Library filed under Impact on Birds from North Dakota

Proposed North Dakota wind farm’s impact on bald eagles needs more study, FWS official says

Rolette Power was first informed of bald eagles in the area in 2013 and initially made “a good effort” to work with the FWS to address the issue. But [the service] hasn’t heard from them since December 2014 and they haven’t provided an eagle use study, which the service recommends should take two years to determine where the eagles spend their time.
18 Nov 2015

ND wind farm project revived after lawsuit concerning endangered birds

The U.S. Fish and Wildlife Service commented in February 2010 that “an adverse effect to whooping cranes is likely” from the project and recommended EDF not start construction until it obtains an “incidental take” permit, which allows a landowner to proceed with an activity that would otherwise result in the illegal killing of an endangered or threatened species.
7 Nov 2014

Potential whooping crane deaths demand EIS for North Dakota wind project, groups say

Seventy-six groups led by American Bird Conservancy (ABC), one of the nation's leading bird conservation organizations, have called on the U.S. Fish and Wildlife Service (FWS) to fully analyze the environmental consequences of a proposed North Dakota wind farm to the endangered Whooping Crane. FWS is considering issuing the first-ever Incidental Take Permit (ITP) to a wind farm for the killing of endangered Whooping Cranes and threatened Piping Plovers.
8 Feb 2013

Increase in wind turbines concerns conservationists

But scientists still don't know much about the long-term effects of wind turbines on wildlife. So researchers are studying a variety of bird species to determine if they are killed by spinning turbines, or avoid habitat hear them. One of the places they're searching for answers is the prairie pothole region of North Dakota, often called the nation's duck factory.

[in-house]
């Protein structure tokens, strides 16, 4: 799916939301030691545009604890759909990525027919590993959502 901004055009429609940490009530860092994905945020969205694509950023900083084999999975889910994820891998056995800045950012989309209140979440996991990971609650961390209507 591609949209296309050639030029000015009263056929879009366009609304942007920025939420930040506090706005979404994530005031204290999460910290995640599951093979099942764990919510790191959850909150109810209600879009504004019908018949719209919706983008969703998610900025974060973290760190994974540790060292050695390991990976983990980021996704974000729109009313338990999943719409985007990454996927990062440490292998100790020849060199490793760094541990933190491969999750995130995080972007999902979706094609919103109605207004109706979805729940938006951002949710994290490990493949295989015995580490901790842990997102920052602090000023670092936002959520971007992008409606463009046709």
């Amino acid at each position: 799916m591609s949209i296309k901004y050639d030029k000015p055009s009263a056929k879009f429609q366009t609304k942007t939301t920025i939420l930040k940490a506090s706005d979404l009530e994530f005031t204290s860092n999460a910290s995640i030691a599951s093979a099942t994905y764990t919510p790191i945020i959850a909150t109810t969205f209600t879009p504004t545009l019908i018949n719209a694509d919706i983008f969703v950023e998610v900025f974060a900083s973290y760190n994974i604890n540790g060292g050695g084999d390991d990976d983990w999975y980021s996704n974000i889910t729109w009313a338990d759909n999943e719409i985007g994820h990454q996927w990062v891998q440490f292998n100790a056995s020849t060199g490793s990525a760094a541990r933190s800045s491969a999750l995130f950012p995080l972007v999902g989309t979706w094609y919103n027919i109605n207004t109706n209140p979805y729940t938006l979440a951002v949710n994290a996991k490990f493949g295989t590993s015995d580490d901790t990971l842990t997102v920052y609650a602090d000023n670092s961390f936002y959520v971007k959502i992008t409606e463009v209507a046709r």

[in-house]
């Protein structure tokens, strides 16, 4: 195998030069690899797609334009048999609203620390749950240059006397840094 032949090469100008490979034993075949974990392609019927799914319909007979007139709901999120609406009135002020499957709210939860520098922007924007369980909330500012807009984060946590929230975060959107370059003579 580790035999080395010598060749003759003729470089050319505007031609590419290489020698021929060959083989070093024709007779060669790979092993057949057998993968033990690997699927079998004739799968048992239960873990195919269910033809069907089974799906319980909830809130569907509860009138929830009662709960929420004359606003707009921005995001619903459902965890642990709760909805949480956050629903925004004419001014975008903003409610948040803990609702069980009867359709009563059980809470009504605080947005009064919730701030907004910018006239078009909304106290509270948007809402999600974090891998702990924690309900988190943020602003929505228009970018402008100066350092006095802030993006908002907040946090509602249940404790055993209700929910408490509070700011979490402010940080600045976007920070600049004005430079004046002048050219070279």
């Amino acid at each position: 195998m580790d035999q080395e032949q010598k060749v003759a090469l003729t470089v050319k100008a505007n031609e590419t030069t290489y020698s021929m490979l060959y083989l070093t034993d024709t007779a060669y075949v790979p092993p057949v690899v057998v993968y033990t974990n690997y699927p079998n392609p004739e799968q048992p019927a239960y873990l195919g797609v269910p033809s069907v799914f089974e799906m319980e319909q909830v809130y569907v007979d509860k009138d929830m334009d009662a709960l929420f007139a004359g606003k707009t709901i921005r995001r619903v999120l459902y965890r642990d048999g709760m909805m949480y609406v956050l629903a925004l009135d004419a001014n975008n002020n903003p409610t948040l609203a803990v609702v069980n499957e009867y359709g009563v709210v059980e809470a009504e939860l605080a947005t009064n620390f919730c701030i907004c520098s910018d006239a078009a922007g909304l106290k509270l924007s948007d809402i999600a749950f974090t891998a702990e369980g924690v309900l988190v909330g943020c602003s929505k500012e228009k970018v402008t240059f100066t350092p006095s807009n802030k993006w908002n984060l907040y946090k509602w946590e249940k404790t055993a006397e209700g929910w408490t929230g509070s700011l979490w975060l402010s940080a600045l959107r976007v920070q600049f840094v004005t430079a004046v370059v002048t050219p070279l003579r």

7 May 2010

Ducks in the wind: Research project explores impact of wind farms on nesting waterfowl

Tanner Gue knows as well as anyone just how wet it's been this summer in some of North Dakota's prime waterfowl country. That's good for ducks, of course, even if it sometimes complicates life for people trying to study them. A UND graduate student, Gue, 25, is heading up the fieldwork portion of a two-year research project aiming to learn more about the impact of wind farms on the survival of nesting ducks.
12 Jul 2009

Solution sought for N.D. power line bird strikes

Death comes from above and below for birds on the causeway that separates Lake Audubon from Lake Sakakawea along the Missouri River. Biologists believe overhead electrical power lines and car collisions make the two-mile stretch of U.S. Highway 83 through the Audubon National Wildlife Refuge one of the world's deadliest places for birds, on land or air. Recently, biologist Darren Doderer located casualty No. 373, a mangled and bloodied double-crested cormorant that appeared to have hit one of the dozen or so unmarked overhead power lines.
22 Sep 2008

ND regulators to weigh wind tower effect on cranes

Facing a huge increase in North Dakota's number of wind towers, state regulators promised to pay close attention to projects' potential effects on the whooping crane, a huge bird is in danger of extinction. "We generally aren't happy until you are," Public Service Commissioner Kevin Cramer told Jeffrey Towner, a U.S. Fish and Wildlife field supervisor in Bismarck, and Terry Ellsworth, an agency wildlife biologist, at a commission meeting Tuesday. Most of North Dakota's wind energy projects are outside the normal migratory path that whoopers take from Canada to Texas each year, wildlife officials say.
16 Jul 2008

FWS officials fear wind towers will kill whooping cranes

With wind energy towers rising around the state, U.S. Fish and Wildlife Service officials worry about rare whooping cranes that pass through on their migration route betweem Canada and Texas. Representatives of the Fish and Wildlife Service plan a meeting this week with the North Dakota Public Service Commission and a separate meeting with officials of some 30 wind companies working in the Great Plains. They want to discuss a habitat conservation plan for the big white birds. "It's on the table now because we're seeing such a rapid increase in the number and size of wind power projects.
13 Jul 2008
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